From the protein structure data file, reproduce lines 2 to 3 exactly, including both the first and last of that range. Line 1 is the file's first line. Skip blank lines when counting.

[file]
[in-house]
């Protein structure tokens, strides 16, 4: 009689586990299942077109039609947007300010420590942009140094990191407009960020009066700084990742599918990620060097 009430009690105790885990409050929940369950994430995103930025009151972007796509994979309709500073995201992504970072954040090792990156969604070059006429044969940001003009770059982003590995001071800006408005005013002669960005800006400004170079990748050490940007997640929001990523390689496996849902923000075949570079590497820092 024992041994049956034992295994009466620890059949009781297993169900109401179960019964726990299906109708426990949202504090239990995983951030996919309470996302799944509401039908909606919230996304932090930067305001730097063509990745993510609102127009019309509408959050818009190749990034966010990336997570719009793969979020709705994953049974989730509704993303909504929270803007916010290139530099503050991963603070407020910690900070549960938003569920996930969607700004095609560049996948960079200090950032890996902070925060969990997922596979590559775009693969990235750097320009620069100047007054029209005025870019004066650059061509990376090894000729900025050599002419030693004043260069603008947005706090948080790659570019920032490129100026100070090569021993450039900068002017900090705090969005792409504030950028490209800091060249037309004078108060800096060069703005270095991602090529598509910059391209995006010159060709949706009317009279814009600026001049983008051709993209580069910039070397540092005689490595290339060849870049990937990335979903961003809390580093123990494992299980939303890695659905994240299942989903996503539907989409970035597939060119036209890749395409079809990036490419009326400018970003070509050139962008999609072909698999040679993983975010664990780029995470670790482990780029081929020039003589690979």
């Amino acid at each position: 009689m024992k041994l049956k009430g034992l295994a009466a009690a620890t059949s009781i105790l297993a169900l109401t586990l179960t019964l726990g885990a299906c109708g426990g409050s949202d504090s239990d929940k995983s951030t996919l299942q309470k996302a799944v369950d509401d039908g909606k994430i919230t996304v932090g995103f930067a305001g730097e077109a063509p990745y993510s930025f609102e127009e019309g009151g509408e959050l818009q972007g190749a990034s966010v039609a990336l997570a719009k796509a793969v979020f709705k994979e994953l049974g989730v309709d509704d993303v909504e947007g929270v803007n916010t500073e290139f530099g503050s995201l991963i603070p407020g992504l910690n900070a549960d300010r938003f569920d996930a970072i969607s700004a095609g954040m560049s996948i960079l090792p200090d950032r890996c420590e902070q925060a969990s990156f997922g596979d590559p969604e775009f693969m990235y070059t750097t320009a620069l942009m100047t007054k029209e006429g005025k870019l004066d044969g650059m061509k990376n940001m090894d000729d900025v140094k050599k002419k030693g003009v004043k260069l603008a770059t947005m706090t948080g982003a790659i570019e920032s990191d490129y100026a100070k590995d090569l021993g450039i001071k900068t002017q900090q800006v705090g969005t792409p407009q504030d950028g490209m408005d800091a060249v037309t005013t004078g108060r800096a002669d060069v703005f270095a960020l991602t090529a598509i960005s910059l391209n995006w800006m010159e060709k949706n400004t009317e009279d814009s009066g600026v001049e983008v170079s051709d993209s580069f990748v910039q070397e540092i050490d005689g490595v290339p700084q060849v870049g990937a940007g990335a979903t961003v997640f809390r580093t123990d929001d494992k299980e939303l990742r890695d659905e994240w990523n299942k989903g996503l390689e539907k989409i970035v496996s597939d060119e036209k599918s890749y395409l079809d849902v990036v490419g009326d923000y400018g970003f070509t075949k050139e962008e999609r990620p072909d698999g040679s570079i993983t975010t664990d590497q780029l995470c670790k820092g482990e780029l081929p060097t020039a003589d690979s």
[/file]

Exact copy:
């Protein structure tokens, strides 16, 4: 009689586990299942077109039609947007300010420590942009140094990191407009960020009066700084990742599918990620060097 009430009690105790885990409050929940369950994430995103930025009151972007796509994979309709500073995201992504970072954040090792990156969604070059006429044969940001003009770059982003590995001071800006408005005013002669960005800006400004170079990748050490940007997640929001990523390689496996849902923000075949570079590497820092 024992041994049956034992295994009466620890059949009781297993169900109401179960019964726990299906109708426990949202504090239990995983951030996919309470996302799944509401039908909606919230996304932090930067305001730097063509990745993510609102127009019309509408959050818009190749990034966010990336997570719009793969979020709705994953049974989730509704993303909504929270803007916010290139530099503050991963603070407020910690900070549960938003569920996930969607700004095609560049996948960079200090950032890996902070925060969990997922596979590559775009693969990235750097320009620069100047007054029209005025870019004066650059061509990376090894000729900025050599002419030693004043260069603008947005706090948080790659570019920032490129100026100070090569021993450039900068002017900090705090969005792409504030950028490209800091060249037309004078108060800096060069703005270095991602090529598509910059391209995006010159060709949706009317009279814009600026001049983008051709993209580069910039070397540092005689490595290339060849870049990937990335979903961003809390580093123990494992299980939303890695659905994240299942989903996503539907989409970035597939060119036209890749395409079809990036490419009326400018970003070509050139962008999609072909698999040679993983975010664990780029995470670790482990780029081929020039003589690979």
């Amino acid at each position: 009689m024992k041994l049956k009430g034992l295994a009466a009690a620890t059949s009781i105790l297993a169900l109401t586990l179960t019964l726990g885990a299906c109708g426990g409050s949202d504090s239990d929940k995983s951030t996919l299942q309470k996302a799944v369950d509401d039908g909606k994430i919230t996304v932090g995103f930067a305001g730097e077109a063509p990745y993510s930025f609102e127009e019309g009151g509408e959050l818009q972007g190749a990034s966010v039609a990336l997570a719009k796509a793969v979020f709705k994979e994953l049974g989730v309709d509704d993303v909504e947007g929270v803007n916010t500073e290139f530099g503050s995201l991963i603070p407020g992504l910690n900070a549960d300010r938003f569920d996930a970072i969607s700004a095609g954040m560049s996948i960079l090792p200090d950032r890996c420590e902070q925060a969990s990156f997922g596979d590559p969604e775009f693969m990235y070059t750097t320009a620069l942009m100047t007054k029209e006429g005025k870019l004066d044969g650059m061509k990376n940001m090894d000729d900025v140094k050599k002419k030693g003009v004043k260069l603008a770059t947005m706090t948080g982003a790659i570019e920032s990191d490129y100026a100070k590995d090569l021993g450039i001071k900068t002017q900090q800006v705090g969005t792409p407009q504030d950028g490209m408005d800091a060249v037309t005013t004078g108060r800096a002669d060069v703005f270095a960020l991602t090529a598509i960005s910059l391209n995006w800006m010159e060709k949706n400004t009317e009279d814009s009066g600026v001049e983008v170079s051709d993209s580069f990748v910039q070397e540092i050490d005689g490595v290339p700084q060849v870049g990937a940007g990335a979903t961003v997640f809390r580093t123990d929001d494992k299980e939303l990742r890695d659905e994240w990523n299942k989903g996503l390689e539907k989409i970035v496996s597939d060119e036209k599918s890749y395409l079809d849902v990036v490419g009326d923000y400018g970003f070509t075949k050139e962008e999609r990620p072909d698999g040679s570079i993983t975010t664990d590497q780029l995470c670790k820092g482990e780029l081929p060097t020039a003589d690979s």